Alzheimer's disease is commonly associated with clumps and tangles of proteins building up in brain cells. Yet for more than a century, accumulations of a completely different material have also been linked with the neurodegenerative condition.

A study led by researchers from the Stanford University School of Medicine returned to observations of large fat drops made by Alois Alzheimer when he made critical descriptions of the pathology at the turn of the 20th century.

Over the years, those lipid deposits haven't received as much attention as other biological changes linked to Alzheimer's – such as the bundles of amyloid beta and tau proteins in the brains of people with the disease. The new study was looking to change that.

Scientists already know that variations in a gene which produces a fat-transporting protein is an important risk factor for Alzheimer's. Different forms of the protein, called for apolipoprotein E (APOE), have varying efficiencies in their ability to move fat in and out of cells.

Here, the researchers took a closer look at different types of APOE in cells synthesized in the lab and in tissue samples from people who had died with Alzheimer's.

They were wanting to see how the four variants of APOE – named, conveniently enough, APOE1 to APOE4 – changed the risk of developing Alzheimer's. They noticed that the APOE4 gene was linked to a higher level of a particular enzyme, which in turn helped fat move around more easily.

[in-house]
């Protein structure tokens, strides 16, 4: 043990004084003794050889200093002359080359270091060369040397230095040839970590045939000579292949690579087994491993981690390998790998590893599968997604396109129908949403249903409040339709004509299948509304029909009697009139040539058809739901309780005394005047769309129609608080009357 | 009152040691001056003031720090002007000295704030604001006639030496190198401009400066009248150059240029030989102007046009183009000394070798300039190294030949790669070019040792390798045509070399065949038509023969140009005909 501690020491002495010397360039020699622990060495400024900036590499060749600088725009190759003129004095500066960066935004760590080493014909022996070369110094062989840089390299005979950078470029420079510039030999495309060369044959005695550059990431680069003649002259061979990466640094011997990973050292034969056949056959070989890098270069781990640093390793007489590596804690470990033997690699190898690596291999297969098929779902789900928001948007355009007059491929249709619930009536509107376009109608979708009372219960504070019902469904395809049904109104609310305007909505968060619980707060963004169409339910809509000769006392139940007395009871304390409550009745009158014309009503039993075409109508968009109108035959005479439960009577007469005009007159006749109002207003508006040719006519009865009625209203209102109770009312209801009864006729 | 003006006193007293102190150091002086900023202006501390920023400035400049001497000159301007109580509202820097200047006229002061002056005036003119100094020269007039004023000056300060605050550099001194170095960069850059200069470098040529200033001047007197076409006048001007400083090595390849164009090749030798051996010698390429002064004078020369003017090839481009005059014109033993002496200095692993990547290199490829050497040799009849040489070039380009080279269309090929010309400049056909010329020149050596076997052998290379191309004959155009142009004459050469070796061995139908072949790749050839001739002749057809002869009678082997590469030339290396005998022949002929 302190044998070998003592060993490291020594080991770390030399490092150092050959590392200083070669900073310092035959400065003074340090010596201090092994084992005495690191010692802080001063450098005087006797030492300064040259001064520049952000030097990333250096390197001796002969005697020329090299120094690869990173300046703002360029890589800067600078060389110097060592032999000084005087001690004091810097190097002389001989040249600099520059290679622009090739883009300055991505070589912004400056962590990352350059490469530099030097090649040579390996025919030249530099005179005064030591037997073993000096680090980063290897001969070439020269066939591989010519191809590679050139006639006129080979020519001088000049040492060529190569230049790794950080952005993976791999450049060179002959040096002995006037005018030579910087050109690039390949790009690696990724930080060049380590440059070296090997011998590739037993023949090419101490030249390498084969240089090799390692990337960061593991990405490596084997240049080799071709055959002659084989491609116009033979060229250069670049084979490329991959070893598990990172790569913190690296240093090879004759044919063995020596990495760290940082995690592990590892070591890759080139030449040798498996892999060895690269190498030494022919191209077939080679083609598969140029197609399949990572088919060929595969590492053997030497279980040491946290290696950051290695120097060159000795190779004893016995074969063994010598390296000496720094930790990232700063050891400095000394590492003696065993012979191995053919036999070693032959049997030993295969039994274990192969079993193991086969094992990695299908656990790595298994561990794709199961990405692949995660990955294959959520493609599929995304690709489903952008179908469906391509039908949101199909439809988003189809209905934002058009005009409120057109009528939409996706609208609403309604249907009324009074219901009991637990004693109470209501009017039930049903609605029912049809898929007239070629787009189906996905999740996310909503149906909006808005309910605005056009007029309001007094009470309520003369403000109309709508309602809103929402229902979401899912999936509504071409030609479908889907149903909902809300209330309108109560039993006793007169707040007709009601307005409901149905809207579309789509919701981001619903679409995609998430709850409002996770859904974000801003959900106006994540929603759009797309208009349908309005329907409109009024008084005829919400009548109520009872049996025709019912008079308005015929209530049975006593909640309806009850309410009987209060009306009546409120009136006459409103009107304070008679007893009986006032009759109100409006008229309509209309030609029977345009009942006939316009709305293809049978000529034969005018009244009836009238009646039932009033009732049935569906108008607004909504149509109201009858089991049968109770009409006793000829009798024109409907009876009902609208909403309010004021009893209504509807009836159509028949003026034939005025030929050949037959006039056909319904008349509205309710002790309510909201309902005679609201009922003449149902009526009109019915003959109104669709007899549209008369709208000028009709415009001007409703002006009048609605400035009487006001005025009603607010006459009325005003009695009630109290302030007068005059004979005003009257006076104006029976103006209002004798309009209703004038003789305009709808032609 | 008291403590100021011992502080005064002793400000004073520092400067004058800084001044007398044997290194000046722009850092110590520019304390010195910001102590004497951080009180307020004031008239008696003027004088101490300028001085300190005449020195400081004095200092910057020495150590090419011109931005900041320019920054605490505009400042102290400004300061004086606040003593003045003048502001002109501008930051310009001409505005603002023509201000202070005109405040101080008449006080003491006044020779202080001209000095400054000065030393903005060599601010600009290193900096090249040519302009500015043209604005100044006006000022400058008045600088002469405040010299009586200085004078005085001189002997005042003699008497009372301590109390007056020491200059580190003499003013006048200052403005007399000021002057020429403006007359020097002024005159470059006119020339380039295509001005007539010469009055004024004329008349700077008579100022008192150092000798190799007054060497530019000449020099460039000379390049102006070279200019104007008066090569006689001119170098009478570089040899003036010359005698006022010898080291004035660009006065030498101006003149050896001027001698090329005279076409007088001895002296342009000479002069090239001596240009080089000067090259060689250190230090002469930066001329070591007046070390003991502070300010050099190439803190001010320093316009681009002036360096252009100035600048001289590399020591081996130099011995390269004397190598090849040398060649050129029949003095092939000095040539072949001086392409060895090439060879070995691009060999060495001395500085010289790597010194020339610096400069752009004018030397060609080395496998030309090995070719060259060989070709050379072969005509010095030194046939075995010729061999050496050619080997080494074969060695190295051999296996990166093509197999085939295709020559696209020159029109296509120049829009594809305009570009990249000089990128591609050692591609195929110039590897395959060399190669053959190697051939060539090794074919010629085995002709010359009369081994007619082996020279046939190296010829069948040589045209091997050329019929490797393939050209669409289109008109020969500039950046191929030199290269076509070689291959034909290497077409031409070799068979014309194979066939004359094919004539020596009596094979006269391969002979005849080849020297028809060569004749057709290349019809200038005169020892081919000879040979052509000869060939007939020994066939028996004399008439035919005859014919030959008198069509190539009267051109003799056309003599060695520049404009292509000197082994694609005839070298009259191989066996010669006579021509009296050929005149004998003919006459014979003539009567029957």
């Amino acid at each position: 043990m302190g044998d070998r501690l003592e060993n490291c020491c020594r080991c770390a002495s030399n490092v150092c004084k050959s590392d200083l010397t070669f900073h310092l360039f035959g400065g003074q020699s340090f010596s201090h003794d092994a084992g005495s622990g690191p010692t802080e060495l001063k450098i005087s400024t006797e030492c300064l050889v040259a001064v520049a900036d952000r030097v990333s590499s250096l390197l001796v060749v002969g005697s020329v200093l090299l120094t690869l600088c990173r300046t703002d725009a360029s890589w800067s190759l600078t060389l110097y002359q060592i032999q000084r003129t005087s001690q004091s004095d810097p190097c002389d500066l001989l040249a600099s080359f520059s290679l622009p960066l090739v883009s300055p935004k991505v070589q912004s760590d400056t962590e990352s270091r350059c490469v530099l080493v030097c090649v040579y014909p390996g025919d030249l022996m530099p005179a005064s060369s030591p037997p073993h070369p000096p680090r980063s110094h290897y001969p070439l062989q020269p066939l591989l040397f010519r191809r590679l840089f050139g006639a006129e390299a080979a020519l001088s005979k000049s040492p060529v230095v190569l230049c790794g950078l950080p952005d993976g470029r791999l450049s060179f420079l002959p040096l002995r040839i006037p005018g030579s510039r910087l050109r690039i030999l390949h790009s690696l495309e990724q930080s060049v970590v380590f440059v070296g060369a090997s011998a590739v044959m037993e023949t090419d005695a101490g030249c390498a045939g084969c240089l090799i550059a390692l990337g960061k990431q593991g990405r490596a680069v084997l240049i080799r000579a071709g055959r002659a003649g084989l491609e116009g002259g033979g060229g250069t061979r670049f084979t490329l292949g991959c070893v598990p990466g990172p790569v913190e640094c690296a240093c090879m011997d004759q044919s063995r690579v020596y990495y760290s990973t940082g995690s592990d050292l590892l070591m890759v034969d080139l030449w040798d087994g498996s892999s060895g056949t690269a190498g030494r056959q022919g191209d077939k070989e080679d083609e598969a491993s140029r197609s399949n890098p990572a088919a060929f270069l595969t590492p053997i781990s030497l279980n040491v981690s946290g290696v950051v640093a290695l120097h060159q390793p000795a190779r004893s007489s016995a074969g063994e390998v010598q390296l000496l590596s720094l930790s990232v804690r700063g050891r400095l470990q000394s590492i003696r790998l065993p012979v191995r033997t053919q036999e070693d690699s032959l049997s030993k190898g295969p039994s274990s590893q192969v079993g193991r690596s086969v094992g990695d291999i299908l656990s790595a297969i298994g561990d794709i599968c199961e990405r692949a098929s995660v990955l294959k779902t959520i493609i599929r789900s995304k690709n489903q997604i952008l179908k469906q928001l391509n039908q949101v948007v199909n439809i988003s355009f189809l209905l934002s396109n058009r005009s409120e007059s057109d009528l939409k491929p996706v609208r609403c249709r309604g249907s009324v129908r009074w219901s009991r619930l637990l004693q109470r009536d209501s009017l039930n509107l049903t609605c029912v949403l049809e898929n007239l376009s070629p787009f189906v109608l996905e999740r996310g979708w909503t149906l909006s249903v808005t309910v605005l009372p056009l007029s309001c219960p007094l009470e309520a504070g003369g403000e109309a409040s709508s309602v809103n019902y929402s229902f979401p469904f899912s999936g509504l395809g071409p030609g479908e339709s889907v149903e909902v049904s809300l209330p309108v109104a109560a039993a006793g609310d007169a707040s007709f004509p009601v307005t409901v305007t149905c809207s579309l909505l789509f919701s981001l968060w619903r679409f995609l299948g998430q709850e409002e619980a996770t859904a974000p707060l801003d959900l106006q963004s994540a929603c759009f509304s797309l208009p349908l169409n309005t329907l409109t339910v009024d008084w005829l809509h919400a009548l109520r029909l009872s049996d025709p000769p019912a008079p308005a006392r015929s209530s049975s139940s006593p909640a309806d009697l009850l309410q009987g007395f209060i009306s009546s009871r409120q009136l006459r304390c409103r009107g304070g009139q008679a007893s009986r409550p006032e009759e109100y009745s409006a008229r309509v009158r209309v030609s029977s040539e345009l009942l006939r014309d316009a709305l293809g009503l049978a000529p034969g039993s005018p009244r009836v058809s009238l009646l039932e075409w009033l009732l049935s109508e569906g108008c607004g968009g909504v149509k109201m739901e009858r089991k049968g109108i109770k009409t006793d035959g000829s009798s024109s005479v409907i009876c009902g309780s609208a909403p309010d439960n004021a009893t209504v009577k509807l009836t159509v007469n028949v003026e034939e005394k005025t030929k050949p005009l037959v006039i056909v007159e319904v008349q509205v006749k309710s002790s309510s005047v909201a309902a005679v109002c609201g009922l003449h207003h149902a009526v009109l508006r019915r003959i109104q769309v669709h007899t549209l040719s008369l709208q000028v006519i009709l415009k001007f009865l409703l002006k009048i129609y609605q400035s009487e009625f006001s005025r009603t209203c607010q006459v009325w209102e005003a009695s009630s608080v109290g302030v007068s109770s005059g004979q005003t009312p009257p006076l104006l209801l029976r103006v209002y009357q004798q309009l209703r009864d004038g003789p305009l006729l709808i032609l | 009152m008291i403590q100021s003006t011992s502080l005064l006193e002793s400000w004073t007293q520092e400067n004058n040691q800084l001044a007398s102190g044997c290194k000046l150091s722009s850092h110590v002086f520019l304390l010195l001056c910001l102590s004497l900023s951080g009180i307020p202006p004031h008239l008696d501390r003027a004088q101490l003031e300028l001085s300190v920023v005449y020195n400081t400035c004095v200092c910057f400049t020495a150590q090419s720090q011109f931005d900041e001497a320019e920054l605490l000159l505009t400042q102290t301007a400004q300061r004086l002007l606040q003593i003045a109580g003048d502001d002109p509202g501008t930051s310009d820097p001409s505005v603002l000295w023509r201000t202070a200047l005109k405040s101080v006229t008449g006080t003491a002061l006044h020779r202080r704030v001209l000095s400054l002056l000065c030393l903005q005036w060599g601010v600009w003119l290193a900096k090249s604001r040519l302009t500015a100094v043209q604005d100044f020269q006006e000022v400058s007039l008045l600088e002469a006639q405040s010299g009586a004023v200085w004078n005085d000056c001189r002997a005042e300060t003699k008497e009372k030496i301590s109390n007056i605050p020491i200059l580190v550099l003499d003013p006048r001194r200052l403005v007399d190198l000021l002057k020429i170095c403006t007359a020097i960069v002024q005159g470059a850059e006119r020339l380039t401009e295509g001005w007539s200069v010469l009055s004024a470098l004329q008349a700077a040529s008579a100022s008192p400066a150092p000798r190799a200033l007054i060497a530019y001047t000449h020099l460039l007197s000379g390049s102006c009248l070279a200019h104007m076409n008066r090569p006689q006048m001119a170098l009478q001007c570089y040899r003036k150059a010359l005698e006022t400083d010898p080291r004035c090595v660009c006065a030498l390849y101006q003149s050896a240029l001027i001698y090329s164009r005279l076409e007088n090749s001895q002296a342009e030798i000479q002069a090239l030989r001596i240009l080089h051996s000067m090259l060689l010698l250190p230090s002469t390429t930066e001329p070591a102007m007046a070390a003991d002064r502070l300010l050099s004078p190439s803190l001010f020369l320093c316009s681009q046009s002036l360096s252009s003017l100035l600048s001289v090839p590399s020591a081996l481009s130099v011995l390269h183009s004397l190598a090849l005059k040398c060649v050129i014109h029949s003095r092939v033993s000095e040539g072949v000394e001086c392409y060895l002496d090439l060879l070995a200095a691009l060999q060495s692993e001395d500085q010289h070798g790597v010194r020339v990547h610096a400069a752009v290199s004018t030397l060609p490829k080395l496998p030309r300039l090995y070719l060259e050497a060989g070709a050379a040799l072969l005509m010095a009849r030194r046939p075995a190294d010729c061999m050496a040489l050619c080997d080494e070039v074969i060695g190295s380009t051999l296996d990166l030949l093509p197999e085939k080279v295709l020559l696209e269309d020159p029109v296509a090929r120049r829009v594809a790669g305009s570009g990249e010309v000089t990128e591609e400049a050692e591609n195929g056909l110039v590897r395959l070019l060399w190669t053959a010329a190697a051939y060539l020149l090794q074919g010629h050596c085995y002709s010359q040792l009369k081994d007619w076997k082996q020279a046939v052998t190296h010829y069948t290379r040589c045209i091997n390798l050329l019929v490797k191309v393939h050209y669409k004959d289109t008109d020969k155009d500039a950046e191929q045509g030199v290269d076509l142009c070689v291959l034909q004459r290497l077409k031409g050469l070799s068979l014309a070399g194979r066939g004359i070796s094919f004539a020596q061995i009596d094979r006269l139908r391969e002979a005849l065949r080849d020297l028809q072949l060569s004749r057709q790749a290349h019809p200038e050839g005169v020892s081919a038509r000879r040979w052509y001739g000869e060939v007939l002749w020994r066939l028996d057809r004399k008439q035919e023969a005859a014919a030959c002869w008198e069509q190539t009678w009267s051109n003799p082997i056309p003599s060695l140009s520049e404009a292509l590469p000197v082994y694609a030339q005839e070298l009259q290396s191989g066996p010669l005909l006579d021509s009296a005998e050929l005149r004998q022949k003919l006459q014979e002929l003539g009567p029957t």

In another experiment, when amyloid was added to samples of tissue from people with the APOE3 or APOE4 gene variants, non-neuronal brain cells called glia accumulated more fat. The researchers think this might be what's happening with Alzheimer's, with neurons accumulating the toxic materials building up in the supporting glial cells.

A lot more careful study is going to be needed to find out for sure what's happening, but it does give us another route to explore when it comes to developing treatments. Might there be some way of stopping the flow and build up of fat inside the brain cells?

Every new piece of research that gets published gives us more information about Alzheimer's, the mechanisms behind it, and the way it develops. One recent study looked at the way the disease might trick the immune system, for example.

Of course, the rest of our bodies are intrinsically connected to the brain, and scientists have also expanded their search for answers to the mouth and the gut. Slowly but surely, we're working our way to some effective treatments.

The research has been published in Nature.